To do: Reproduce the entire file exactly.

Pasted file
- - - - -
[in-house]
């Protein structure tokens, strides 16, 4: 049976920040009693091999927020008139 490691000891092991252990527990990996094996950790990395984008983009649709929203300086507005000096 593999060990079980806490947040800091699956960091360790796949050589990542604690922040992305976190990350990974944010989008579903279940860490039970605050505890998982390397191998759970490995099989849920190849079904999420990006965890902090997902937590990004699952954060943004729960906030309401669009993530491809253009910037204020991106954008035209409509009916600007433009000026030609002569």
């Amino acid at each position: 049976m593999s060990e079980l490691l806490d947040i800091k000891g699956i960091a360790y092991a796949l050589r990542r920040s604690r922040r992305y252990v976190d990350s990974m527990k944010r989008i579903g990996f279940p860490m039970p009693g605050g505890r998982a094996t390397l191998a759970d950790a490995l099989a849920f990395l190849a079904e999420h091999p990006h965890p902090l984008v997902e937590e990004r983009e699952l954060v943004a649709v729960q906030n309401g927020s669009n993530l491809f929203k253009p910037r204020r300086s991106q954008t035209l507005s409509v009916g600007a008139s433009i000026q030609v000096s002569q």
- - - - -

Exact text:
[in-house]
């Protein structure tokens, strides 16, 4: 049976920040009693091999927020008139 490691000891092991252990527990990996094996950790990395984008983009649709929203300086507005000096 593999060990079980806490947040800091699956960091360790796949050589990542604690922040992305976190990350990974944010989008579903279940860490039970605050505890998982390397191998759970490995099989849920190849079904999420990006965890902090997902937590990004699952954060943004729960906030309401669009993530491809253009910037204020991106954008035209409509009916600007433009000026030609002569």
């Amino acid at each position: 049976m593999s060990e079980l490691l806490d947040i800091k000891g699956i960091a360790y092991a796949l050589r990542r920040s604690r922040r992305y252990v976190d990350s990974m527990k944010r989008i579903g990996f279940p860490m039970p009693g605050g505890r998982a094996t390397l191998a759970d950790a490995l099989a849920f990395l190849a079904e999420h091999p990006h965890p902090l984008v997902e937590e990004r983009e699952l954060v943004a649709v729960q906030n309401g927020s669009n993530l491809f929203k253009p910037r204020r300086s991106q954008t035209l507005s409509v009916g600007a008139s433009i000026q030609v000096s002569q």